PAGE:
When people believe their basic qualities can be developed, failures may still hurt, but failures don't define them. And if abilities can be expanded—if change and growth are possible—then there are still many paths to success.

Without effort, you can always say, "I could have been [fill in the blank]." But once you try, you can't say that anymore.

In the growth mindset, it's almost inconceivable to want something badly, to think you have a change to achieve it, and the do nothing about it. When it happens, the I could have been is heartbreaking, not comforting.

Mindsets are an important part of your personality, but you can change them.

The growth mindset allows people to value what they're doing regardless of the outcome.

The growth mindset is the belief that abilities can be cultivated.

The fixed mindset stands in the way of development and change. The growth mindset is a starting point for change, but people need to decide for themselves where their efforts toward change would be most valuable.

...in the growth mindset, you don't always need confidence.

...even when you think you're not good at something, you can still plunge into it wholeheartedly and stick to it.

Put yourself in a growth mindset. Picture your brain forming new connections as you meet the challenge and learn. Keep on going.

Next time you feel low, put yourself in a growth mindset—think about learning, challenge, confronting obstacles. Think about effort as a positive, constructive force, not as a big drag.

Is there something you've always wanted to do but were afraid you weren't good at? Make a plan to do it.

The fixed mindset limits achievement. It fills people's minds with interfering thoughts, it makes effort disagreeable, and it leads to inferior learning strategies. What's more, it makes other people into judges instead of allies.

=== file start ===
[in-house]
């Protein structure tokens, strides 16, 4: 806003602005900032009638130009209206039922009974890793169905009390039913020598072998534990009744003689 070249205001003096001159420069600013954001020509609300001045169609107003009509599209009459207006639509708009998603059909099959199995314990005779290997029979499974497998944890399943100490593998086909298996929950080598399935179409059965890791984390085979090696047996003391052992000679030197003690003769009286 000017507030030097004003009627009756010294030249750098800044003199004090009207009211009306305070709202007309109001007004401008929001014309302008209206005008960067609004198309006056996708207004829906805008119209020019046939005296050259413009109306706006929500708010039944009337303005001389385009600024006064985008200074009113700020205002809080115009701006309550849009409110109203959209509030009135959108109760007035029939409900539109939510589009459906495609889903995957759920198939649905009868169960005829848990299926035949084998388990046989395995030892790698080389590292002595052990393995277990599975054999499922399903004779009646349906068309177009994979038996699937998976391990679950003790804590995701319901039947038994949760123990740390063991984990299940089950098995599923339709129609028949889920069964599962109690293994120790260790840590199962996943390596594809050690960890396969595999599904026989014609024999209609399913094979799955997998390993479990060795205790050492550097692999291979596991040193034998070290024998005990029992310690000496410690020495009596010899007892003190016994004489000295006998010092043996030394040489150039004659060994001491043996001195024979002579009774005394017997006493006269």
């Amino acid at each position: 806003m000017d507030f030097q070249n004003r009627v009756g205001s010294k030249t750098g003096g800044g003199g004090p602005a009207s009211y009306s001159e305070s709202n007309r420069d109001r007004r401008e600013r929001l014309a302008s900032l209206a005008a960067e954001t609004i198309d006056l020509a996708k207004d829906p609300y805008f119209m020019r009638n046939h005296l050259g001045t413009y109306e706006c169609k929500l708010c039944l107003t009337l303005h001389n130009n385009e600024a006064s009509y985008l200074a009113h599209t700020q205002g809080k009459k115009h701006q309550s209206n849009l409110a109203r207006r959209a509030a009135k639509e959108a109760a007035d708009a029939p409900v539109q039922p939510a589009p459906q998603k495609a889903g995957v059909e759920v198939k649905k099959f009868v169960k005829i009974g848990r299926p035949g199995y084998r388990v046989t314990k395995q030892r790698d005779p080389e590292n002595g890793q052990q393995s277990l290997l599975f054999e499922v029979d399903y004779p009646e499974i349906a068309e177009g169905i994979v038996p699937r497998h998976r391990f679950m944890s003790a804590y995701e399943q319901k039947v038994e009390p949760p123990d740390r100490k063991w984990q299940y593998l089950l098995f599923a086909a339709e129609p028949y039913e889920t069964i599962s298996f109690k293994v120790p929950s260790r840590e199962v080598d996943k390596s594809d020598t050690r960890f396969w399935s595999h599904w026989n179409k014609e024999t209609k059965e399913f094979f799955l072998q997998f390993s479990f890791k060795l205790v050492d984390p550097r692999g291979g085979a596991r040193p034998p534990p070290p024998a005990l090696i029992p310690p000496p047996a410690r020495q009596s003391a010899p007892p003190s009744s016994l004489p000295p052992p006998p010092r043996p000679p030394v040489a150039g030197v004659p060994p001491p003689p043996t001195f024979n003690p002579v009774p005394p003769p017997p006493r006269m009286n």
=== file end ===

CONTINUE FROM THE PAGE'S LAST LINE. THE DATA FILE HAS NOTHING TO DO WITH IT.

...important achievements require a clear focus, all-out effort, and a bottomless trunk full of strategies. Plus allies in learning. This is what the growth mindset gives people, and that's why it helps their abilities grow and bear fruit.

Just because some people can do something with little or no training, it doesn't mean that other can't do it (and sometimes do it even better) with training. This is so important, because many, many people with the fixed mindset think that someone's early performance tells you all you need to know about their talent and their future.

The growth mindset takes the teeth out of the stereotype and makes people better able to fight back. They don't believe in permanent inferiority.

Those with the growth mindset found success in doing their best, in learning and improving.

Those with the growth mindset found setbacks motivating. They're informative. They're a wake-up call.

People with the growth mindset...took charge of the processes that bring success—and that maintain it.

Somebodies are not determined by whether they won or lost. Somebodies are people who go for it with all they have.

Gladwell concludes that when people live in an environment that esteems them for their innate talent, they have grave difficulty when their image is threatened: "They will not take the remedial course. They will not stand up to investors and the public and admit that they were wrong. They'd sooner lie."